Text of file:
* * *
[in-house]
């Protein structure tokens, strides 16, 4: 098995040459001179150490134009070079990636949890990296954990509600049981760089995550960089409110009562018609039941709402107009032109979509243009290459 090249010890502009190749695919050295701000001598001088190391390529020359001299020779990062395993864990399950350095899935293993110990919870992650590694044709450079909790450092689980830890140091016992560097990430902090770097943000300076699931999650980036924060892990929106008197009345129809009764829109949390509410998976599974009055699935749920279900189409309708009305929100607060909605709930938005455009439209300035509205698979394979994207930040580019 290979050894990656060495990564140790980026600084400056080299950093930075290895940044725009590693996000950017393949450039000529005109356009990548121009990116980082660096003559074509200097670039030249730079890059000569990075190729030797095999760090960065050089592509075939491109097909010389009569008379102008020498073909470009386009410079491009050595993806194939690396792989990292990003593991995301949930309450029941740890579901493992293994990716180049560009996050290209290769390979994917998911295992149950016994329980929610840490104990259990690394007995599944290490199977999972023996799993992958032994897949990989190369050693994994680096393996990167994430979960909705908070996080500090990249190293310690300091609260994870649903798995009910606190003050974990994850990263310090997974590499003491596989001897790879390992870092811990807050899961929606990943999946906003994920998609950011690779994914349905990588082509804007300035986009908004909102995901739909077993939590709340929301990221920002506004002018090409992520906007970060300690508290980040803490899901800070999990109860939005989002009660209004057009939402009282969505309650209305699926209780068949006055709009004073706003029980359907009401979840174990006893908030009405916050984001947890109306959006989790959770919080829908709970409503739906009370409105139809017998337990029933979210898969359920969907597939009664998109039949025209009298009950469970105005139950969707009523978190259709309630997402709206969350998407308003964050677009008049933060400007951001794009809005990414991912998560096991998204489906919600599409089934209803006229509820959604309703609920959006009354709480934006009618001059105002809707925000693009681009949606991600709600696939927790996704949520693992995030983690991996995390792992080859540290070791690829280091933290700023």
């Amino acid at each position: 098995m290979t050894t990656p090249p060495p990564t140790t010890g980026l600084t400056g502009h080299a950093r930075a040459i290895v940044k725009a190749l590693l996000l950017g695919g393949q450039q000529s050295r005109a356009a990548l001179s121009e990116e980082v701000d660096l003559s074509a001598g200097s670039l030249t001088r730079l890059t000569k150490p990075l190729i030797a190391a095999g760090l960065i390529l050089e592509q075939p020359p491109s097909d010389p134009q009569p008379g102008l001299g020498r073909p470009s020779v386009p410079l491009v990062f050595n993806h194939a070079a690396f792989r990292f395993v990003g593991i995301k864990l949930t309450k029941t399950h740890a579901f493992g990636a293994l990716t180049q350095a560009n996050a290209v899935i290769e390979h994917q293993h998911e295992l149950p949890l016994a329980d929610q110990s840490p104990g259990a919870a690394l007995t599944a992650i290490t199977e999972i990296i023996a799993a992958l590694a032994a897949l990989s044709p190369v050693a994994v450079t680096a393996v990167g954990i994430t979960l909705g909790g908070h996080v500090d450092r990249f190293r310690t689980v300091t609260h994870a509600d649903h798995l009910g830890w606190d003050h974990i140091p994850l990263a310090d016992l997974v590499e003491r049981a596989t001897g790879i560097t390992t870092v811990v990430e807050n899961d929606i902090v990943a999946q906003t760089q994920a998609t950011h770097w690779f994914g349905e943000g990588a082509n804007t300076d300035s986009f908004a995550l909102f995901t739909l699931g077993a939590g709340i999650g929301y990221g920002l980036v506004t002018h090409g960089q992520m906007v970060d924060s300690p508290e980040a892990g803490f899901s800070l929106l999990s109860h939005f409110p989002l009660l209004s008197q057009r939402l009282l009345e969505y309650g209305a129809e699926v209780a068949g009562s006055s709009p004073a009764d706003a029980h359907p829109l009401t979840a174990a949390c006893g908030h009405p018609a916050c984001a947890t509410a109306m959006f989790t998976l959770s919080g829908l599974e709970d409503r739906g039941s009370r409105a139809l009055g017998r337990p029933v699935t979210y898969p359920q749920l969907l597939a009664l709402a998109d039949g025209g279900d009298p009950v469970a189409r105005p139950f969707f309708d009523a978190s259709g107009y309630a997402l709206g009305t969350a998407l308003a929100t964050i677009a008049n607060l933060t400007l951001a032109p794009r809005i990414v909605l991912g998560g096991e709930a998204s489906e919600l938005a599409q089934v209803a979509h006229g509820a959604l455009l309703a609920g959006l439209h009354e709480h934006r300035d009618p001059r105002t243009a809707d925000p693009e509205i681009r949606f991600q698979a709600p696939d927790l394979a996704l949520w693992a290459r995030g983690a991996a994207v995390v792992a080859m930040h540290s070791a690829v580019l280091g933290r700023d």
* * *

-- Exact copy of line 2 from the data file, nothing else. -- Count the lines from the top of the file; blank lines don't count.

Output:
């Protein structure tokens, strides 16, 4: 098995040459001179150490134009070079990636949890990296954990509600049981760089995550960089409110009562018609039941709402107009032109979509243009290459 090249010890502009190749695919050295701000001598001088190391390529020359001299020779990062395993864990399950350095899935293993110990919870992650590694044709450079909790450092689980830890140091016992560097990430902090770097943000300076699931999650980036924060892990929106008197009345129809009764829109949390509410998976599974009055699935749920279900189409309708009305929100607060909605709930938005455009439209300035509205698979394979994207930040580019 290979050894990656060495990564140790980026600084400056080299950093930075290895940044725009590693996000950017393949450039000529005109356009990548121009990116980082660096003559074509200097670039030249730079890059000569990075190729030797095999760090960065050089592509075939491109097909010389009569008379102008020498073909470009386009410079491009050595993806194939690396792989990292990003593991995301949930309450029941740890579901493992293994990716180049560009996050290209290769390979994917998911295992149950016994329980929610840490104990259990690394007995599944290490199977999972023996799993992958032994897949990989190369050693994994680096393996990167994430979960909705908070996080500090990249190293310690300091609260994870649903798995009910606190003050974990994850990263310090997974590499003491596989001897790879390992870092811990807050899961929606990943999946906003994920998609950011690779994914349905990588082509804007300035986009908004909102995901739909077993939590709340929301990221920002506004002018090409992520906007970060300690508290980040803490899901800070999990109860939005989002009660209004057009939402009282969505309650209305699926209780068949006055709009004073706003029980359907009401979840174990006893908030009405916050984001947890109306959006989790959770919080829908709970409503739906009370409105139809017998337990029933979210898969359920969907597939009664998109039949025209009298009950469970105005139950969707009523978190259709309630997402709206969350998407308003964050677009008049933060400007951001794009809005990414991912998560096991998204489906919600599409089934209803006229509820959604309703609920959006009354709480934006009618001059105002809707925000693009681009949606991600709600696939927790996704949520693992995030983690991996995390792992080859540290070791690829280091933290700023």